Rethinking Smart Home Design: Integrating Architectural Perspectives and Technologically-driven Design Thinking within a Framework

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Virginia Tech


Smart homes, equipped with sensing, actuation, communication, and computation capabilities, enable automation and adaptation according to the occupants' needs. These capabilities work together to build holistic spatial and living experiences for the occupants. Smart technologies significantly impact spatial experiences, making smart home design an architectural problem along with a technological problem. Nevertheless, smart home research focuses primarily on standalone technological solutions, where the spatial/architectural aspect is largely absent. We argue that addressing the technological aspects isolated from the spatial context leads to reduced experiences for the users/occupants, as this practice blocks the pathways to develop holistic and innovative smart home solutions. Hence, we focus on bridging the gap between architectural and technological components in smart home research. To this end, we studied the design of smart homes from related disciplines, i.e., architecture, human-computer interaction, human--building interaction, industrial manufacturing, and modular assembly. Our research used the triangulation technique to consult with subject matter experts (researchers, practitioners, and professors of related disciplines) to understand current design processes. We conducted ethnographic studies, focus group studies, and in-depth interviews and identified challenges and best practices for smart home design process. Our investigation recognizes a nascent research problem where the technological and architectural aspects come together in the design thinking of smart home designers. We expanded the scope of design thinking to include three primary elements of smart homes- embedded technology, architectural elements, and occupants' needs. This multidisciplinary and complex process requires a well-defined design framework to methodically address all the issues associated with it. Hence, we developed a user-centered design framework, ArTSE, through an iterative Delphi study to guide the smart home design process. ArTSE stands for "Architecture and Technology in Smart Home DEsign". This framework guides user requirements collection using HCI models, technology decision making, interaction modalities selection, the decision support system for schematic design, technology infrastructure development, and production of the necessary documentation. This framework is an evolution of the normative theory in the architectural design process that caters to the needs of smart home design. For defining implementation strategies, we applied the framework to a case study-- a smart reconfigurable space design project. Overall, we document different aspects of the smart home design process and provide a comprehensive guideline for designers, researchers, and practitioners in this area.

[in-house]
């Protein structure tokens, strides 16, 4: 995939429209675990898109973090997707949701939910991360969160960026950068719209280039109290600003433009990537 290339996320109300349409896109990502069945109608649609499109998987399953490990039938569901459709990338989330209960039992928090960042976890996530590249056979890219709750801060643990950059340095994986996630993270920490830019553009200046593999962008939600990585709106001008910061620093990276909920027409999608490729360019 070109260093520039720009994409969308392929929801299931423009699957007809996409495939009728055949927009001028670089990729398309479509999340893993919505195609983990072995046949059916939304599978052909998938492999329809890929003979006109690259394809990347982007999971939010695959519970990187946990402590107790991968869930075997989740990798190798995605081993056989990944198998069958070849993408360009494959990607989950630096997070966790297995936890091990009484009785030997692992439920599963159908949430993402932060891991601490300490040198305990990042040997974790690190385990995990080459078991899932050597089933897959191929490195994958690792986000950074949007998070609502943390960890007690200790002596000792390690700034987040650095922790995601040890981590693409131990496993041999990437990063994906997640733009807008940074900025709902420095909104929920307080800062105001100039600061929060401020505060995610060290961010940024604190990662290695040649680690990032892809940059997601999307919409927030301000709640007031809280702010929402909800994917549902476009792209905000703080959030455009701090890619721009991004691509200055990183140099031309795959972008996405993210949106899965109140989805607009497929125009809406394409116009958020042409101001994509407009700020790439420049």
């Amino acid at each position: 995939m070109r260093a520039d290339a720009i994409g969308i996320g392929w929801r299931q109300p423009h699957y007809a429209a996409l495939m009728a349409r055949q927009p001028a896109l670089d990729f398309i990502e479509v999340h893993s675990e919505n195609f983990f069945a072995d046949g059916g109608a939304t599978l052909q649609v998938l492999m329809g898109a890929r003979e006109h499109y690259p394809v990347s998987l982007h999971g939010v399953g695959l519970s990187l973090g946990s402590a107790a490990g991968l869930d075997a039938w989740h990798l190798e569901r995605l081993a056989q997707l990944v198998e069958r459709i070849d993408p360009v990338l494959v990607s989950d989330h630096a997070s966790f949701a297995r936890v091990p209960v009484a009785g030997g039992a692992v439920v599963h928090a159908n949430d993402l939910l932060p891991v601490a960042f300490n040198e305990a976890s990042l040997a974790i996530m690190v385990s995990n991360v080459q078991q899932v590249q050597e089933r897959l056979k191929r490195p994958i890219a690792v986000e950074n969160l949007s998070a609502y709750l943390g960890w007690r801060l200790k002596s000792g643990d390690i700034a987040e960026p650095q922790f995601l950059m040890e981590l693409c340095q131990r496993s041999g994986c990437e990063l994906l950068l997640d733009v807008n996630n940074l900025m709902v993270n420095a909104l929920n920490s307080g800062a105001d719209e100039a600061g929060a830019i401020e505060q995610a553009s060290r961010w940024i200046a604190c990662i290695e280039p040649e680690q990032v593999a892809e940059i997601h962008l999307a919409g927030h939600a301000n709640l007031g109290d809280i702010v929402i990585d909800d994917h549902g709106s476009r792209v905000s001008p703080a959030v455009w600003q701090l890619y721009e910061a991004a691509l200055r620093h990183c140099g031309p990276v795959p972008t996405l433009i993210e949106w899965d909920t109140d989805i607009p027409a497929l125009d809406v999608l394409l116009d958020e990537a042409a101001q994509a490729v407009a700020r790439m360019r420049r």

Smart Home, Smart Built Environments, Architecture, Design Process, Framework